Billy Butler says he doesn’t believe his time with the Royals organization is finished despite signing with the Oakland A’s as a free agent this offseason.
Butler, 28, who was inducted Sunday into the Missouri Sports Hall of Fame during a ceremony at the University Plaza Hotel and Convention Center, signed a three-year, $30 million contract with the Athletics in mid-November after the Royals declined his option for 2015.
“It’s disappointing, but you understand that the game’s a business and I didn’t leave on bad terms,” Butler said. “I’d be more than happy to come back. That’s home for me. I’ll always be forever tied to the Royals organization and the community there.
“The memories there are for a lifetime. I think, down the road, I’ll be back either as a coach or still playing, doing something — scouting or whatever it is — to help the organization that took a chance on me and drafted me.”
Butler had been the longest-tenured player on a Royals team that snapped a 29-year playoff drought and reached the World Series last season.
The Royals drafted Butler in the first round, No. 14 overall, in 2004. He batted .295 with 127 home runs and 628 RBIs in eight seasons.
Butler — who is originally from Orange Park, Fla., but now resides in Phoenix — was the club’s All-Star representative in 2012 when the game was played at Kauffman Stadium. He ranks fourth in career average and seventh in hits (1,273) with the club.
“Right now, it doesn’t even feel like I’m with a different team yet, because we haven’t started yet,” Butler said. “It will be different when spring training starts and I’m making the trip to Mesa, not Surprise like I’ve done basically, I feel like, my whole life now.”
Butler’s dad, J.D. Butler, said he and his son made the trip to Springfield for the induction ceremony “a boys’ weekend.”
“Billy didn’t have to accept it,” J.D. Butler said. “He could have waited for another year, but with everything that happened this year it was appropriate. We felt like this was the right exit statement, if you would, to come and do this.”
Billy Butler was shocked when he received the phone call informing him that he’d been elected to the Missouri Sports Hall of Fame as part of its 2015 class.
After being assured that other players had been enshrined during their playing careers, he agreed to take part in the ceremony.
“I never envisioned this, just concentrated on playing baseball,” Butler said. “This kind of stuff happens if you play long enough. I feel very blessed to be playing and, unfortunately, it’s for a different team, but it’s the major leagues and my career is still going. To have one of these accolades already is a tremendous honor.”
Butler won’t have to wait long to return to Kauffman Stadium. The A’s play in Kansas City April 17-19, the same weekend he turns 29 years old.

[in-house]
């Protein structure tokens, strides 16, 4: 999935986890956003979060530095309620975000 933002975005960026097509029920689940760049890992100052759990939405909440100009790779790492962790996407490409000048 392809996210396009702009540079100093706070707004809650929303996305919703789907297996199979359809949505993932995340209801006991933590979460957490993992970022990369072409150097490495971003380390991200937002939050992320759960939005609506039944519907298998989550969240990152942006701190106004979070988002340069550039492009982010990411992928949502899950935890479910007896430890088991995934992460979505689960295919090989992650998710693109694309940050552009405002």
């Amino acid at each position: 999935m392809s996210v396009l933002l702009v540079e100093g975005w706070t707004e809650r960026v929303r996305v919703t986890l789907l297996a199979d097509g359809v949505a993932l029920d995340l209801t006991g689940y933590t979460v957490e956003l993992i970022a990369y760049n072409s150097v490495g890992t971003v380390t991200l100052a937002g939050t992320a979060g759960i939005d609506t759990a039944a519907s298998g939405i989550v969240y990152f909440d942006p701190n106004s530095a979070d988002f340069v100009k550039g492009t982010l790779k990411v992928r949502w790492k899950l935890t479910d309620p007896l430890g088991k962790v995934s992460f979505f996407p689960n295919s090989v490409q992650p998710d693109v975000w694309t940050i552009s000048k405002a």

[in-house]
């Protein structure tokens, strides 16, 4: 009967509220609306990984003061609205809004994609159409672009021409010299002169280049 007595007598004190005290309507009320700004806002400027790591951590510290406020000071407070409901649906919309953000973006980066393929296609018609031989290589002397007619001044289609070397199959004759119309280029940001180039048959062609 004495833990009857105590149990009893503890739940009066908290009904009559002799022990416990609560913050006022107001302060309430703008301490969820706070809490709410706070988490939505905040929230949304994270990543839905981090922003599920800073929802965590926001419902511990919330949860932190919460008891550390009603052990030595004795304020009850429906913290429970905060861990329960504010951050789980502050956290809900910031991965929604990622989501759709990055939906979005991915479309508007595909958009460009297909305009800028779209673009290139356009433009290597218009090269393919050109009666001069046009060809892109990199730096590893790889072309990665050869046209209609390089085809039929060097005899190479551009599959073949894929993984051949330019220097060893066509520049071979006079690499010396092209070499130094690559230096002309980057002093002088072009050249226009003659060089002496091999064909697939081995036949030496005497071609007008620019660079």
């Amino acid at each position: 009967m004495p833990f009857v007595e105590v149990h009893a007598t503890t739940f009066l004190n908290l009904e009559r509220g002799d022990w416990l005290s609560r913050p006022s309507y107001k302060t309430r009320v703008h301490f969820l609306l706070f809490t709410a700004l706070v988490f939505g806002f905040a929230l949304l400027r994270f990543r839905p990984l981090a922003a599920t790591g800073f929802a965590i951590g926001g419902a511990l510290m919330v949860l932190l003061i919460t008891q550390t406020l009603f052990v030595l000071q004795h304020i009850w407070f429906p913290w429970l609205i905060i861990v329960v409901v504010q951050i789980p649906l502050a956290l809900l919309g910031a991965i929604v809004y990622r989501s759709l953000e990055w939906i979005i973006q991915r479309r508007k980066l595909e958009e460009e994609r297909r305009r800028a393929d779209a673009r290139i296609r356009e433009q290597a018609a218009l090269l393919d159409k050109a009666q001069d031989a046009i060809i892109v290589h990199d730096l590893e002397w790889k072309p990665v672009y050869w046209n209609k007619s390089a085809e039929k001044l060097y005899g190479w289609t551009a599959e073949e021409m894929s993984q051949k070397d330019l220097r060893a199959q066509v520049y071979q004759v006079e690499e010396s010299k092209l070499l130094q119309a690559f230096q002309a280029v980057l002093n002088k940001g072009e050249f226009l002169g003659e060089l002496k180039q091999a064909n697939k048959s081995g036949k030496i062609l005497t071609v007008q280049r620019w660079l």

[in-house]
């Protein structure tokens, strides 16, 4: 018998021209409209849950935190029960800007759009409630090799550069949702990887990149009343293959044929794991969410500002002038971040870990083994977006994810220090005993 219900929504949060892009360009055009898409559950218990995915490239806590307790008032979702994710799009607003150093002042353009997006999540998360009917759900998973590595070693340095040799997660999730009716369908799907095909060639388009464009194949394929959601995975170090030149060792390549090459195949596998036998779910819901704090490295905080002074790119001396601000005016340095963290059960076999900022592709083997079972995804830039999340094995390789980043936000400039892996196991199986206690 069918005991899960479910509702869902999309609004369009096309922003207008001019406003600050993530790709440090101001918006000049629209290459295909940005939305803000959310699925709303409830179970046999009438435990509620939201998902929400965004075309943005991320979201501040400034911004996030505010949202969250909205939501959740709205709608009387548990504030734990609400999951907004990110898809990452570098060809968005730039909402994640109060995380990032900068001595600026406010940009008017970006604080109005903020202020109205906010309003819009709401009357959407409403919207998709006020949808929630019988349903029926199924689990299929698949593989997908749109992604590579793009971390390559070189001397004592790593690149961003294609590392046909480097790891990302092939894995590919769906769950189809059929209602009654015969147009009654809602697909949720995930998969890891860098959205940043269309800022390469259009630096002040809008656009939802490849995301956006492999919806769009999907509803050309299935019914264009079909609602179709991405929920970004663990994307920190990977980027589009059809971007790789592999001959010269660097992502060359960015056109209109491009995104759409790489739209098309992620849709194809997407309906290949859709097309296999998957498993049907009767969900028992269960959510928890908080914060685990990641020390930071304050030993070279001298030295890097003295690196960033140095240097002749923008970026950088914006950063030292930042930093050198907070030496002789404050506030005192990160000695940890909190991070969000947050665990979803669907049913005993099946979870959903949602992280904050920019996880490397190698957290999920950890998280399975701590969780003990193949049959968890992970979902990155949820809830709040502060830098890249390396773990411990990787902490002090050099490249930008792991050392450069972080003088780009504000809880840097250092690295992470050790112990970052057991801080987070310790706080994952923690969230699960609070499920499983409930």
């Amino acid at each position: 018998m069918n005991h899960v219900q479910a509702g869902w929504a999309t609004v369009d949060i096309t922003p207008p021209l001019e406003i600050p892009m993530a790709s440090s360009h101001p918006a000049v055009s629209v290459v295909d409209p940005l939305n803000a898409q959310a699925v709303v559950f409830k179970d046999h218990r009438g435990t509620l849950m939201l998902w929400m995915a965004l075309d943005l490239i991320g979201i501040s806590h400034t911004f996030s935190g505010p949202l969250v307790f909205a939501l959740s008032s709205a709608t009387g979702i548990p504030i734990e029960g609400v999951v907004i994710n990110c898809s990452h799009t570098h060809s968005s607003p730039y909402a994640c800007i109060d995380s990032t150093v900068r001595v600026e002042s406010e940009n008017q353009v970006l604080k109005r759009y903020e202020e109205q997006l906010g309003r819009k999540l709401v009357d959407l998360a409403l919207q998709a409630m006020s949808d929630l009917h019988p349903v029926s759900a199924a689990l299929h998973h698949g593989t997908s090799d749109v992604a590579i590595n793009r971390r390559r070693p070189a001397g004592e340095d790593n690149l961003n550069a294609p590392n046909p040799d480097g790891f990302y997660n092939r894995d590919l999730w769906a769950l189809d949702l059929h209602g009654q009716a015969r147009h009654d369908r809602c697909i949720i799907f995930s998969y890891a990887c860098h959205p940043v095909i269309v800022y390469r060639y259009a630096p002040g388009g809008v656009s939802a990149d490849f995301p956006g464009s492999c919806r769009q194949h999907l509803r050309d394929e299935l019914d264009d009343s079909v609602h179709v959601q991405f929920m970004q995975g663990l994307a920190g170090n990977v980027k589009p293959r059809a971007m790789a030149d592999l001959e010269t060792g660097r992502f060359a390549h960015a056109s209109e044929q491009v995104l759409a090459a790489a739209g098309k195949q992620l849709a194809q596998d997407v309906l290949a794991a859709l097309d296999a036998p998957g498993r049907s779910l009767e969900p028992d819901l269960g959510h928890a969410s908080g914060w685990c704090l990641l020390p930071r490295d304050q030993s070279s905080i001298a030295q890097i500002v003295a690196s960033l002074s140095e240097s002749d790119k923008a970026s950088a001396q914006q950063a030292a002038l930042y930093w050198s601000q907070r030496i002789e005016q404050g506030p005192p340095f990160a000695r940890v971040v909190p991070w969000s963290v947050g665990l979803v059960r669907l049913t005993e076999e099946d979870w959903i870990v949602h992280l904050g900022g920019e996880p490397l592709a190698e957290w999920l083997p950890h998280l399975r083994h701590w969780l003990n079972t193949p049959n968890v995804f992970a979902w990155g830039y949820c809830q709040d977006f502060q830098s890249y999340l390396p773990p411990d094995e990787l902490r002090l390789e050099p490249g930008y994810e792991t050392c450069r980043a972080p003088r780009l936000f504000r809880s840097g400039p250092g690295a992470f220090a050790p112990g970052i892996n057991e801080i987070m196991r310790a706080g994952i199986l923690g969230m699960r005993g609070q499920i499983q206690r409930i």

Butler said he gave the Royals an opportunity to match Oakland’s offer, but the club obviously chose to go in a different direction.
“The payroll wasn’t there for what they were trying to do, so they declined the option, but they said, ‘Just keep us involved in whatever offer you get, we’ll take it to the Glass family,’ ” Butler said. “It just didn’t work out under their plan, but, of course, I would have loved to stay.”
He’s also happy to be with the A’s.
“They basically told me I was their No. 1 target in the offseason,” Butler said. “(Oakland general manager Billy Beane) said I’d be a big part of what they’re doing for the next three years.”
Butler admits there was some shock when Beane dismantled the team after signing him, trading away third baseman Josh Donaldson and outfielder/first baseman Brandon Moss as well as right-hander Jeff Samardzija, but he has faith in the organization’s history of success.
“He’s a tremendous G.M.,” Butler said of Beane. “Obviously, you can see the way he’s constructed the team through the years, but obviously he’s made a lot of moves. … I’m looking at hitting between Moss and Donaldson or however you want to construct that. Now, within a matter of weeks, Donaldson’s gone, Samardzjia’s gone and Moss is gone.”
Of course, Butler got used to that with the Royals, too.
“They’re under extreme financial pressure, so it’s no different than the Royals with their payroll,” he said. “They have a budget, and they have to stay to that. The way they’ve orchestrated it year in and year out has been admirable. (Beane) has always been aggressive. That’s the way he’s been, so you have to respect what he’s done.”
Still, Butler joked, he’s renting rather than buying in the Bay Area.
“With as quick as Billy Beane trades ’em, I don’t know if I should buy anything,” he said with a smile.
Butler’s offseason move remains an adjustment for the entire family.
“We’re still numb,” J.D. Butler said. “We’re putting on Oakland Athletics T-shirts and looking at ourselves in the mirror, trying to think, ‘How does this work?’ … Initially, it’d be lying to say anytime something like that happens that your first reaction is ‘they don’t want you anymore.’ There’s a certain level of rejection. I think Billy felt a little rejected, but, after 10 years in one spot, that’s a natural feeling.”
J.D. Butler said he is grateful that Billy at least got to help the Royals complete a decades-long turnaround and return to the postseason.
“I mean, if you’ve got to go, what a way to go — going 90 feet away from the top of the barrel,” J.D. Butler said.